Have you ever worked on a Blender scene and all of a sudden it crashes for no reason or at the very least becomes inconvenient to work with due to the slow moving and sometimes laggy viewport?

This happens to me a lot and is so frustrating, lol. In this post, I’ll show you 5 ways to make your epic scene far more manageable in terms of memory and thus increasing your PC’s lifetime!

^ [1] John Louis: Computer Scrap

While you create your scene, you might come to a point where Blender’s viewport starts becoming laggy and something as simple as moving around the viewport creates great stress on your PC! This might be due to your scene reaching the maximum memory limitation in Blender. Blender is storing so much information about your scene in your computer’s local memory. On top of that, one of Blender’s main issues is memory hunger. Before thinking about buying more RAM for your PC (although it can help), it will be helpful to learn to work with Blender in a more optimal way allowing you to create large epic scenes with minimal stress on your PC. Here are 5 ways to reduce memory when using Blender:

  1. Use Modifiers – Using modifiers can help add great detail to your scene. For example, the SubSurf modifier and the Multires modifier can add extreme levels of detail to your models. The great thing about modifiers is that you can simply toggle visibility of the modifier. So if you decide you want to work on another model, you can simply switch off the modifiers in your mesh and thus save some memory.
  2. Use Instancing – Use as much as possible. If you’re creating a forest full of trees or a busy city, or a bunch of bees swarming around the afternoon sky or even grass/fur, it’s best to use instancing. Instancing is a method where you render large number of duplicates of the same object mesh. With instancing, the memory that’s required to render thousands of trees will be approximately the same as rendering one tree! With Blender, particles can simulate instancing. Also, when making duplicate copies of an object, you can use Alt+D, which sort of simulates instancing. Another way of instancing is using ‘DupliVerts’. You parent the object you wish to duplicate with another mesh with vertices. Then you select verts or faces or whatever you wish to duplicate your instance.


  3.  Display objects in ‘Bounds’ – Sometimes you might find it difficult to work with Blender’s interface if you have a couple of very high-poly models in your scene. For example, you may have 2 very high poly trees which slows down your viewport. You can select your object and in the Object panel, you can select display type to ‘Bounds’. Doing so will drastically reduce memory usage as Blender only works with displaying 4 vertices now instead of millions. Displaying objects in Bounds will not affect rendering in any way.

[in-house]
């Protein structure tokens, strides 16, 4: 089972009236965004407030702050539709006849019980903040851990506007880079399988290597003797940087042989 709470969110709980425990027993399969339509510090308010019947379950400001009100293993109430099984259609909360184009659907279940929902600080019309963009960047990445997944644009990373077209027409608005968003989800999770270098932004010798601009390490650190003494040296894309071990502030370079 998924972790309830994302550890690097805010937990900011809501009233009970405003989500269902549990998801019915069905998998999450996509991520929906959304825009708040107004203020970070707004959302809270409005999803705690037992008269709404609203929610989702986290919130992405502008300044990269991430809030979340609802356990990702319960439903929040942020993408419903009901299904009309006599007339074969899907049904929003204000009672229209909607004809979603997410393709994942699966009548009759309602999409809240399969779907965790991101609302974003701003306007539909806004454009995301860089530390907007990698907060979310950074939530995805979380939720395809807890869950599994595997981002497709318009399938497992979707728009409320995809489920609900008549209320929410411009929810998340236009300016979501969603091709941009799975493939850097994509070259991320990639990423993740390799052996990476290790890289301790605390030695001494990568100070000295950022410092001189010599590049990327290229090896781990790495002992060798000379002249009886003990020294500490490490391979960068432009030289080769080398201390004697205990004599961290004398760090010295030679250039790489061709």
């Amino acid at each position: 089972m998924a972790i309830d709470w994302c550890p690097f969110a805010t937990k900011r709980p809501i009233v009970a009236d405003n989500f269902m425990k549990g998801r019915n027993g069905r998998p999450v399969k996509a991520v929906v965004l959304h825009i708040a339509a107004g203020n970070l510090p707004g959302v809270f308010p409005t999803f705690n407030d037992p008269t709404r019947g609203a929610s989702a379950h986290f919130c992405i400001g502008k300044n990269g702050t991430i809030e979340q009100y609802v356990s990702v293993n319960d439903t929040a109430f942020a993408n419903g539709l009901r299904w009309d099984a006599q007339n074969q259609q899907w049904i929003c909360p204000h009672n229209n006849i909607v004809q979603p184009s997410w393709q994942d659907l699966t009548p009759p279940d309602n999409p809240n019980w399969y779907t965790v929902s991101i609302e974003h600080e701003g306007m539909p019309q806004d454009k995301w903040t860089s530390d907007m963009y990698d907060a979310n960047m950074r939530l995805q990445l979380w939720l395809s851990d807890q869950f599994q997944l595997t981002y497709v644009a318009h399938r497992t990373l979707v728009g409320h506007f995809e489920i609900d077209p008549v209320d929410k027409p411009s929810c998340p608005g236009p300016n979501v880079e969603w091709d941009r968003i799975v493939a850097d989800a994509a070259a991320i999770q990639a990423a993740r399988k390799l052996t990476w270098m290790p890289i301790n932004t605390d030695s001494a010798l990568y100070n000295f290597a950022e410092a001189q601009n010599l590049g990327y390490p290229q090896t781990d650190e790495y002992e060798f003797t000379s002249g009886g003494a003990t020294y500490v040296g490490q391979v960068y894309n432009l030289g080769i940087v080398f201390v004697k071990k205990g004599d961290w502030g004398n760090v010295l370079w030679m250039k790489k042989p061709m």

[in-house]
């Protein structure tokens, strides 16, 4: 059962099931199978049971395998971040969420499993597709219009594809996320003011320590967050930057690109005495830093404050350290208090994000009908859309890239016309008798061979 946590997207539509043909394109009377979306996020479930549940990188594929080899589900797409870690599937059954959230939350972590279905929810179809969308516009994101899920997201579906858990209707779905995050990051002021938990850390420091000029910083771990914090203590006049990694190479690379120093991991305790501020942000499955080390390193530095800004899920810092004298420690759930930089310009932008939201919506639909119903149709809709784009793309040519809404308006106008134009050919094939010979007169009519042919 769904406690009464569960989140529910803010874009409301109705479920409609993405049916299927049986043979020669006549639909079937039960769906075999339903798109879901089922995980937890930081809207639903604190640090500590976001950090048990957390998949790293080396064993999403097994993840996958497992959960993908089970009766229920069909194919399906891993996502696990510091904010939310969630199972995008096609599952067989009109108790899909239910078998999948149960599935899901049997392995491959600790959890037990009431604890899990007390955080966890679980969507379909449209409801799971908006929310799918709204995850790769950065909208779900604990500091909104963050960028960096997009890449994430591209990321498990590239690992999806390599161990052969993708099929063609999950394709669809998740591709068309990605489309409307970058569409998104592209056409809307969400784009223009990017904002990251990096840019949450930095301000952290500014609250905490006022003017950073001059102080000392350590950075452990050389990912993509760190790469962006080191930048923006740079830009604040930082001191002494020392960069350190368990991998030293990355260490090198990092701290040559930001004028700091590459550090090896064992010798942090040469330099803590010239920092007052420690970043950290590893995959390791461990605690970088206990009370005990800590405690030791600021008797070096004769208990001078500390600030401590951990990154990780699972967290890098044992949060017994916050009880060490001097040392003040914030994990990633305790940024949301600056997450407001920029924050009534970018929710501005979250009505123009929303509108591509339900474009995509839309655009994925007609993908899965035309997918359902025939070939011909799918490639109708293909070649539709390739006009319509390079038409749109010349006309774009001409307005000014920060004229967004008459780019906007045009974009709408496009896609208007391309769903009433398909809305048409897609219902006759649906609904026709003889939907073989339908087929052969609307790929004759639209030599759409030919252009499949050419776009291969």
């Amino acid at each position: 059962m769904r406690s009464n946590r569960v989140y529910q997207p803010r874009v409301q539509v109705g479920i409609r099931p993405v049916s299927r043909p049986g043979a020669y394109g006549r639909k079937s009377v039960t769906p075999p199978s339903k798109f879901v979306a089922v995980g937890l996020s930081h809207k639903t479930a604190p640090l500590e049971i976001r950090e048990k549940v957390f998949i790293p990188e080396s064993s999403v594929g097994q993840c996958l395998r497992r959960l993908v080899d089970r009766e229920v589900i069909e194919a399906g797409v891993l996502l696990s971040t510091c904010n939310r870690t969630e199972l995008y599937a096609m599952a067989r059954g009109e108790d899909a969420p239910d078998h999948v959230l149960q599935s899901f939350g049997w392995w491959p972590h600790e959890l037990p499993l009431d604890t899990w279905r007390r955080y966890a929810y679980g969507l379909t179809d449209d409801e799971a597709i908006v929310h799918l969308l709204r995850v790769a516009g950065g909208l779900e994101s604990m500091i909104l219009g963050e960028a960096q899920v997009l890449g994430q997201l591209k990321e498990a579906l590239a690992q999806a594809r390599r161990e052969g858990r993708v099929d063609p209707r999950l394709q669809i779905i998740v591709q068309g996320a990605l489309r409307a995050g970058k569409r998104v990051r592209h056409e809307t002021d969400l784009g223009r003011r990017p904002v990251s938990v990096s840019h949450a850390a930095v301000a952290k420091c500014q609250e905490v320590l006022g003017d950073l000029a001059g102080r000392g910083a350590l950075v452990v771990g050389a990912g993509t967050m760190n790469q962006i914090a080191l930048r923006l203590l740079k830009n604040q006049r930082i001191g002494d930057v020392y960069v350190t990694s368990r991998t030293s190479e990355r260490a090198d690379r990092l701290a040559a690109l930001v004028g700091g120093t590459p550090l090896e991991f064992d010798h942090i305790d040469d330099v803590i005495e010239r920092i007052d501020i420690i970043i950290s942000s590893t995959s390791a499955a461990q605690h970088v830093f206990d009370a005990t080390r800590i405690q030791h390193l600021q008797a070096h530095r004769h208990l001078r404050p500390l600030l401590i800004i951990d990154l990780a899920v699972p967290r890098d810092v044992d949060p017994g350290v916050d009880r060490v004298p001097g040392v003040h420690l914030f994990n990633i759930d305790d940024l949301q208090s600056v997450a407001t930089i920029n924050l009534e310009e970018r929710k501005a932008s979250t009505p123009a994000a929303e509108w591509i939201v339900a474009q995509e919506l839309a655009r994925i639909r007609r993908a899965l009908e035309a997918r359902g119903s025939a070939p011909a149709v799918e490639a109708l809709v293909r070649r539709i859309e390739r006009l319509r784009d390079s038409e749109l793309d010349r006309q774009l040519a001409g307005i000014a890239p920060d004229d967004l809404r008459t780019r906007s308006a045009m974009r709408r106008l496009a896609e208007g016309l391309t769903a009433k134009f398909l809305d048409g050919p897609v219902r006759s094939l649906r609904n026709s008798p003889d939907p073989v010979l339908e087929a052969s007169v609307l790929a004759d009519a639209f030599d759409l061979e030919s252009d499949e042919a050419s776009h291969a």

4. Link instance groups – Linking an object from another blend file can help save memory. You can do this by File –> Link or pressing Ctrl+Alt+O to launch the shortcut. According to this Blender Stackexchange question, you can link in billions of polygons if you have 4GB of memory! That’s a lot!
  5. Use layers/Local view – If you have a large epic scale render with plenty of objects, it will be best if you can organise those objects in layers. That way, memory will not be used on objects that are not visible in the current layer and hence working in the viewport will be a lot easier. Another way is to use local view. You select an object and then press the “.” period key. This puts your object in a temporary layer all on its own. Most of the memory will then be dedicated to this object.
  6. Turn down subdivision – Or you really might just have too many objects with SubSurf turned on. You can temporarily turn off the SubSurf on ALL the meshes by simply going to the Scene panel and checking ‘Simplify’. Turn down the subdivision level to 0. If you now find your viewport experience much smoother, than SubSurf was probably the reason!
Thanks for reading and hope this helped! Feel free to drop a comment below!